.68 caliber paintballs are more likely to break than bounce (and breaks hurt less), break over a larger area, and break over a longer time period. So you don't need to dial them down all the way to 150 fps to have the same "hurt" because you don't need the energy to be the same, you just need the impact force to be the same.

    So what you are really looking for is .5mass *v^2/d^3, where d is the diameter of the projectile (cubed because area is squared plus impact time increases with projectile size).

    And at that math, for a .68 caliber paintball to hurt the same as a .50 caliber paintball at 300 fps, the .68 caliber paintball needs to be fired at... 300 fps!

    That's obviously a bit of a simplification, but when we are talking about .50 caliber paintballs hurting less, most of that is simply because a .50 caliber paintball fired at 300 fps is going much slower when it hits the target than a .68 caliber paintball fired at 300 fps is.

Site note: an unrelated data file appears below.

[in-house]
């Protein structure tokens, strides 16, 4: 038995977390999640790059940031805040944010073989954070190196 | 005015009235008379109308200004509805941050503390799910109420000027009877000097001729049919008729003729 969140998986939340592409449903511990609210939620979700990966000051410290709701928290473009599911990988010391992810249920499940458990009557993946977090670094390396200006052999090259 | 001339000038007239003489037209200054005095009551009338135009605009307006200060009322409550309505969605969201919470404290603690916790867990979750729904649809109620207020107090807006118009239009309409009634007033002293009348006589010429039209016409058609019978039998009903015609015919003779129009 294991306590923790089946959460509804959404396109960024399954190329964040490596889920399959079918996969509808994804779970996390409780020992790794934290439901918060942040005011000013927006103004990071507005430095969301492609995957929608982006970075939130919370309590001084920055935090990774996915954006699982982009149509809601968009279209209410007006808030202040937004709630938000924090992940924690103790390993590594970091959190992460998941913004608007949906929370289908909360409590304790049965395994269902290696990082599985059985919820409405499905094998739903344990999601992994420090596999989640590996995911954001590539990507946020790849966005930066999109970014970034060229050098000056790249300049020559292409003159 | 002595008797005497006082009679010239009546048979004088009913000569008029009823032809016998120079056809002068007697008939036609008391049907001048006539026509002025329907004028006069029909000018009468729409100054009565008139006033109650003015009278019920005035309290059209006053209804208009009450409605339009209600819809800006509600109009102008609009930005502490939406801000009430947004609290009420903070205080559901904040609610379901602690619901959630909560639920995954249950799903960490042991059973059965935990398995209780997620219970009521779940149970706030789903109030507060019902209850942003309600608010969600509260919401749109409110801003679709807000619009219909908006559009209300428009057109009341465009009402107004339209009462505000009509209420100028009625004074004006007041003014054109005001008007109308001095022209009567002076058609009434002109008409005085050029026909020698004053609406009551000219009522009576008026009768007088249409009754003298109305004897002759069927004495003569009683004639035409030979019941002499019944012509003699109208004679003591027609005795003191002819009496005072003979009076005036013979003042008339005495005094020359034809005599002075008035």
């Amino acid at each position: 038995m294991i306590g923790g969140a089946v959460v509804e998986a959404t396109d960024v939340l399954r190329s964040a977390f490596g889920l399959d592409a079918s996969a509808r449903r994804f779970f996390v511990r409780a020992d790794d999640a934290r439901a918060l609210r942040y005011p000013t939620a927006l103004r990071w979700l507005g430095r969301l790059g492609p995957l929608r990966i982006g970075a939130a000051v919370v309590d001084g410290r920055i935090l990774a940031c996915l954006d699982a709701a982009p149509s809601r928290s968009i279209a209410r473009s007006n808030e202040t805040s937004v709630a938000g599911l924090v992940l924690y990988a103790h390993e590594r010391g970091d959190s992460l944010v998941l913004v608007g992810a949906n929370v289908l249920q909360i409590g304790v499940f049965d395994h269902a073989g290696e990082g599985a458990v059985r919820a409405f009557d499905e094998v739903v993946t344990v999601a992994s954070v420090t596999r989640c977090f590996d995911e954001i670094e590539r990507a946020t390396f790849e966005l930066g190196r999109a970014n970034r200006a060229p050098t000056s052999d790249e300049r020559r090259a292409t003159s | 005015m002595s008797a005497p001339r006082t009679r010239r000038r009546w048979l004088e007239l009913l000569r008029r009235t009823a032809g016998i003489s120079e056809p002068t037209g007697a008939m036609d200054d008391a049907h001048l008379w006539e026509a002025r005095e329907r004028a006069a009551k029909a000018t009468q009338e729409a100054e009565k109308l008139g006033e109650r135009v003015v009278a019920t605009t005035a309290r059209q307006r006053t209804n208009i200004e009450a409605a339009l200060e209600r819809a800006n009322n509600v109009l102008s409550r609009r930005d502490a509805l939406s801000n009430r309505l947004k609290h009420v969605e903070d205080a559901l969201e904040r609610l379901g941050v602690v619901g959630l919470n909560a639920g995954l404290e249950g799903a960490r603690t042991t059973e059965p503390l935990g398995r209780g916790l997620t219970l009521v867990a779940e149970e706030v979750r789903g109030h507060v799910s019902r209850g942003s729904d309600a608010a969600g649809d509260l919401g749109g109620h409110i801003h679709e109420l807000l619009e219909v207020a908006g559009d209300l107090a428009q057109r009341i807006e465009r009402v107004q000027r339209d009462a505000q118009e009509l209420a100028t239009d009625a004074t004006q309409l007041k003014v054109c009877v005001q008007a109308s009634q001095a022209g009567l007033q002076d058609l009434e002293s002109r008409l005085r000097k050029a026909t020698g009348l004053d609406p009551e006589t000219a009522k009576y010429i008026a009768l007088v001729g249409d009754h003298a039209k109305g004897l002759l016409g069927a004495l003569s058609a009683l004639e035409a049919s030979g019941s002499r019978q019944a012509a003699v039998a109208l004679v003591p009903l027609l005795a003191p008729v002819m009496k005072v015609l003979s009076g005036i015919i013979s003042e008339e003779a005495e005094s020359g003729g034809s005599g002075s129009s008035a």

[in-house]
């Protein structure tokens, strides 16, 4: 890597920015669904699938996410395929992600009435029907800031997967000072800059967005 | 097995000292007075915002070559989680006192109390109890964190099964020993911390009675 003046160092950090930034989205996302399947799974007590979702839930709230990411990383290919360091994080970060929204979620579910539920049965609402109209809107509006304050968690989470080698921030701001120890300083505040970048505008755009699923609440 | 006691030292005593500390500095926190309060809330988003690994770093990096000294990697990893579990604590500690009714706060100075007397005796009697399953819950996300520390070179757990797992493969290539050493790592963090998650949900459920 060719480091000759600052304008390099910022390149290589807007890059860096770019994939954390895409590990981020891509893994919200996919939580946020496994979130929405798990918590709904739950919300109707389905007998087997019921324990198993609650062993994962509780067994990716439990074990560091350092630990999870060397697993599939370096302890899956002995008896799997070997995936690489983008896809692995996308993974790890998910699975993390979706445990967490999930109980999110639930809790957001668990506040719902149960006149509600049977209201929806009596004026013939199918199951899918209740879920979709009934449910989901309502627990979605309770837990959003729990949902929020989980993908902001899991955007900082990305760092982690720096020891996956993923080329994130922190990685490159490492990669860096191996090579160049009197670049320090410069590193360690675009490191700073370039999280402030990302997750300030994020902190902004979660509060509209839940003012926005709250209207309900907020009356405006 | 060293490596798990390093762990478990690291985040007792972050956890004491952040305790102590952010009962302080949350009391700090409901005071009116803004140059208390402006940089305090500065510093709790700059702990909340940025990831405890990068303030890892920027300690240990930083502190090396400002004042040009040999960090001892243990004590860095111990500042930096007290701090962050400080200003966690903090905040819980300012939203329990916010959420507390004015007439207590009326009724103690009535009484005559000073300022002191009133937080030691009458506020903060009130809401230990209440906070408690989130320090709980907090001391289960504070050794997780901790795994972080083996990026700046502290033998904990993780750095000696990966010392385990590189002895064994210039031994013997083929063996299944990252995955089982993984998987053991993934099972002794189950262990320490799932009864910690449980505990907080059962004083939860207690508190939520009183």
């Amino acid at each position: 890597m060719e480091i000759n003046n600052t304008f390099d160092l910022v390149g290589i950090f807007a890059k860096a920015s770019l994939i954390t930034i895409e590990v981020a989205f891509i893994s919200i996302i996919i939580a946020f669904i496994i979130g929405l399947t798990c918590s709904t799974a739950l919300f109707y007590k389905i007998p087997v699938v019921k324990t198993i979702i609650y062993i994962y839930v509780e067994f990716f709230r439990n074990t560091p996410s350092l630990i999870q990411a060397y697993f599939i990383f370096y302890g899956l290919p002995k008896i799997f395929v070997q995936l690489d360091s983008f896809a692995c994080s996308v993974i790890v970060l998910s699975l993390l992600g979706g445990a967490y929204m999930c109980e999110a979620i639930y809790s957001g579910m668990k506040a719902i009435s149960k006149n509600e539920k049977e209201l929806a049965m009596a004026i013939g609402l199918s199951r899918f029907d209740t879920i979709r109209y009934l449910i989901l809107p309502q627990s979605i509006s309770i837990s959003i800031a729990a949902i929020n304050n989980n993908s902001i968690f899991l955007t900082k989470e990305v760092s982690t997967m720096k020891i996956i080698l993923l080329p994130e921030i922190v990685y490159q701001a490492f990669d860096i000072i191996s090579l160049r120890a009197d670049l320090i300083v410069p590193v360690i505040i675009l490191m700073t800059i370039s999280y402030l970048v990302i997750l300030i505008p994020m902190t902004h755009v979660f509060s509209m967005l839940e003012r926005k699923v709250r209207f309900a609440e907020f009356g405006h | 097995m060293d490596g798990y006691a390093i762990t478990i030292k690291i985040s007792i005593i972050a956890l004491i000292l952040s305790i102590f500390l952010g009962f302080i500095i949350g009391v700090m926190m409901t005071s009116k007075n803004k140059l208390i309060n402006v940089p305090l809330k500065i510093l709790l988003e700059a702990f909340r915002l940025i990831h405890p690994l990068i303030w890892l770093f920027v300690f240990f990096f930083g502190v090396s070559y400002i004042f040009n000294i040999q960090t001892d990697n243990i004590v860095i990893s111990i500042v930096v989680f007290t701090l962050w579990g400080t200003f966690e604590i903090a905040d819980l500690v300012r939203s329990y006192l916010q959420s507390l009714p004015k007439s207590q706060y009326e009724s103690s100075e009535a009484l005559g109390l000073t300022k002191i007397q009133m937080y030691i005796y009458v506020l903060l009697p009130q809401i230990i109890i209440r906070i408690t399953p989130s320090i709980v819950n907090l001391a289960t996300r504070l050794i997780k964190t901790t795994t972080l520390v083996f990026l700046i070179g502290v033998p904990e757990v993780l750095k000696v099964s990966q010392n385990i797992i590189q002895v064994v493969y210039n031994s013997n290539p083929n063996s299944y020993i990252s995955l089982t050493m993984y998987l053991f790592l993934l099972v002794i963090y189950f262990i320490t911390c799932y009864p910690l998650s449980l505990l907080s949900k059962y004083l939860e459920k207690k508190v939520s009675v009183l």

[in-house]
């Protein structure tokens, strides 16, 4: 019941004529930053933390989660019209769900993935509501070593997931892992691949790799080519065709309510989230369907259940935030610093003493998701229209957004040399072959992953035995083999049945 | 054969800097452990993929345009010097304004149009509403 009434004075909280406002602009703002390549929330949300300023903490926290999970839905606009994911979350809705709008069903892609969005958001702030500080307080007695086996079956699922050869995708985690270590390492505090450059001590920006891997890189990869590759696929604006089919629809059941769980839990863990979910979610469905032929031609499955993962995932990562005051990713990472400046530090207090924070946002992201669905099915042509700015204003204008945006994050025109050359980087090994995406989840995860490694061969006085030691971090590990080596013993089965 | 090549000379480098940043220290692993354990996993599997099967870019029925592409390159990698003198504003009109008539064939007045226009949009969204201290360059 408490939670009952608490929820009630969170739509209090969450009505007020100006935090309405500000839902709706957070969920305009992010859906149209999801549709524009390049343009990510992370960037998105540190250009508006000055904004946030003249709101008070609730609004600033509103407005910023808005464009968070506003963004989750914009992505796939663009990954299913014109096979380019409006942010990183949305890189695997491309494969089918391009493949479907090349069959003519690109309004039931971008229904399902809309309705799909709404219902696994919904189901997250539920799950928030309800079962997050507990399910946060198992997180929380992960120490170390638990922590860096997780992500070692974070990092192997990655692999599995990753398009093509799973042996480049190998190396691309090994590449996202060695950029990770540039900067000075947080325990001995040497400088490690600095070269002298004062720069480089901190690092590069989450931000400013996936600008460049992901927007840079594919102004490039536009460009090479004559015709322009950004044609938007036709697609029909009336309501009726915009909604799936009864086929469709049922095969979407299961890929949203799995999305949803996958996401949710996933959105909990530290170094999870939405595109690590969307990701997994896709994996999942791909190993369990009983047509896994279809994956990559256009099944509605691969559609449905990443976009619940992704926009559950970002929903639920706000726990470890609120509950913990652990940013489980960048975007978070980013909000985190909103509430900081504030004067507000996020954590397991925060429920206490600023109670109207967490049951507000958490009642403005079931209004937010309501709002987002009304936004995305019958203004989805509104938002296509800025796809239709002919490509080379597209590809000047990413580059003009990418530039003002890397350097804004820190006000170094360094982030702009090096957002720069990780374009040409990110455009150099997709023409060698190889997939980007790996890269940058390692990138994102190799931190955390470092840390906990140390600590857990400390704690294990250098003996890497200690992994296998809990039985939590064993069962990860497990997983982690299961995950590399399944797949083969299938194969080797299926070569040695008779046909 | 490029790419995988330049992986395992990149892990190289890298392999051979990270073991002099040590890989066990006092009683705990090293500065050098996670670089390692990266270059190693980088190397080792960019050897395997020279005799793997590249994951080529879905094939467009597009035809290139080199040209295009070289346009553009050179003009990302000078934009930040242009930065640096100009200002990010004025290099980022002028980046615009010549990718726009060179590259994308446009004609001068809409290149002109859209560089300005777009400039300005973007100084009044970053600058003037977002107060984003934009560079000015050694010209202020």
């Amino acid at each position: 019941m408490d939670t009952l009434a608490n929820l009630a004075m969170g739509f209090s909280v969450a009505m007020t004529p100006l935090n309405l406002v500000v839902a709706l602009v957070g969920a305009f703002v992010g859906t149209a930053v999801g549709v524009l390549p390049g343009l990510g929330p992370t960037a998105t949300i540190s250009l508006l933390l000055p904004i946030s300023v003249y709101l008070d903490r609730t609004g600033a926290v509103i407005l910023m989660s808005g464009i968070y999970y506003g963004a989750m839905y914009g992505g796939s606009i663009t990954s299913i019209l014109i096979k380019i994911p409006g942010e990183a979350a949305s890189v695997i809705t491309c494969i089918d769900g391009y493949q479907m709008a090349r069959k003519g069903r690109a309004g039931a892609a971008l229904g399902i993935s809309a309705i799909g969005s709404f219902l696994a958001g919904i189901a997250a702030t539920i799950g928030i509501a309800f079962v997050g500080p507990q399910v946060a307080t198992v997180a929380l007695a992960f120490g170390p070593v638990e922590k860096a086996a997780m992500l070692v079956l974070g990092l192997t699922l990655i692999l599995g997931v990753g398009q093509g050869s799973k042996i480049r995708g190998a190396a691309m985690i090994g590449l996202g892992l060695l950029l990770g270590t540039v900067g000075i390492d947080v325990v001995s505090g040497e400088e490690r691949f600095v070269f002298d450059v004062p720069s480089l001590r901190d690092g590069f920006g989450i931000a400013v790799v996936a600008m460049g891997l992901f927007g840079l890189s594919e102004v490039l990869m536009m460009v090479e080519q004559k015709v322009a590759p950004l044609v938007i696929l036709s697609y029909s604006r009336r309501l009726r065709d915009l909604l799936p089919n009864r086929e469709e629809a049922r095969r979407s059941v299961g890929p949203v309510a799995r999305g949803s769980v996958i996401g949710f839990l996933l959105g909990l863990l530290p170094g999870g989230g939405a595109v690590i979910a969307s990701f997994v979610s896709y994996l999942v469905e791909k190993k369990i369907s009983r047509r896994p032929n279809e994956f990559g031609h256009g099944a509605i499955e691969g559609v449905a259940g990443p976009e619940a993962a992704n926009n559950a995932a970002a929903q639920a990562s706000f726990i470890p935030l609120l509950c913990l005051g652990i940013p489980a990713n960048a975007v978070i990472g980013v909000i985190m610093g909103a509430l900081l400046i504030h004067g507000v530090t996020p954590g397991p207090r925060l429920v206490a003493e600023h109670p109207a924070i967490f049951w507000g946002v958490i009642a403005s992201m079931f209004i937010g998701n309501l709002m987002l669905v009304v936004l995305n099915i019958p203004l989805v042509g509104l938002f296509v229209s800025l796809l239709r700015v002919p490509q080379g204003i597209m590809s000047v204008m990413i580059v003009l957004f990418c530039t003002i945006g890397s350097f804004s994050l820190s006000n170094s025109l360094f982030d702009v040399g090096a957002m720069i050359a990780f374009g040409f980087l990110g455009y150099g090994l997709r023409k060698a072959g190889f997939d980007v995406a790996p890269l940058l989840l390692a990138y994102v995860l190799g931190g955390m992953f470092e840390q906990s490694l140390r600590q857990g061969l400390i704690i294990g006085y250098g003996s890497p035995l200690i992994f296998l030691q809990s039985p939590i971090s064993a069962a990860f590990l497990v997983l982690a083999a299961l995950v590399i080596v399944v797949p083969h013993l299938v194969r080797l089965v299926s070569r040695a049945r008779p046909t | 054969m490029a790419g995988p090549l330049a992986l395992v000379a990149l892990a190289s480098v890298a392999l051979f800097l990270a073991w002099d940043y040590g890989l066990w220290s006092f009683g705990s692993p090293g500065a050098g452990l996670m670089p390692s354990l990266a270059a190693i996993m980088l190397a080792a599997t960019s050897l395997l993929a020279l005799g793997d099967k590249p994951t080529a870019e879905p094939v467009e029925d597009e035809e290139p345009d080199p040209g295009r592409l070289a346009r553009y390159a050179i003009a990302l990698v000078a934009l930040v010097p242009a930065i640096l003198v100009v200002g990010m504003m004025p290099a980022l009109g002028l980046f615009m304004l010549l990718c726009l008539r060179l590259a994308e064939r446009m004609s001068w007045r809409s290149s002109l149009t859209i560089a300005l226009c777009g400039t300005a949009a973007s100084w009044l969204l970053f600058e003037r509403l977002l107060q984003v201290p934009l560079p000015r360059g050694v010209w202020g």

Dial the velocity down to 250 fps and don't let people shoot each other within 10-20 feet and the "hurt" of getting hit by a paintball shouldn't be a factor regardless of paintball size.

    Of course, always use good quality paint that breaks easily. Getting hit by paint that bounces both means shooters get frustrated with their paint not breaking and shootees are getting hit more than once.

  5. I knew someone would bring up area of impact being neglected in the equation. And you are correct with the physics of the energy being spread out over a larger surface. And yes, smaller the inherent strenght of smaller spheres vs larger spheres is also a factor. But then we get into areas that I for one do not totally understand and is probably beyond the scope of simple physics.

    How does one feel pain? For instance, would being hit by something over a 1/4 square inch of area at a certain energy level be as painful as being hit by something over a square foot or two of area on your body at the same energy level (energy/area)?

    Would you rather get hit with a small hammer of 1 sq. in. at 5 joules/sq in. or a sledge hammer of 10 sq in. with total energy level of 50 joules, but still 5 joules/sq. in.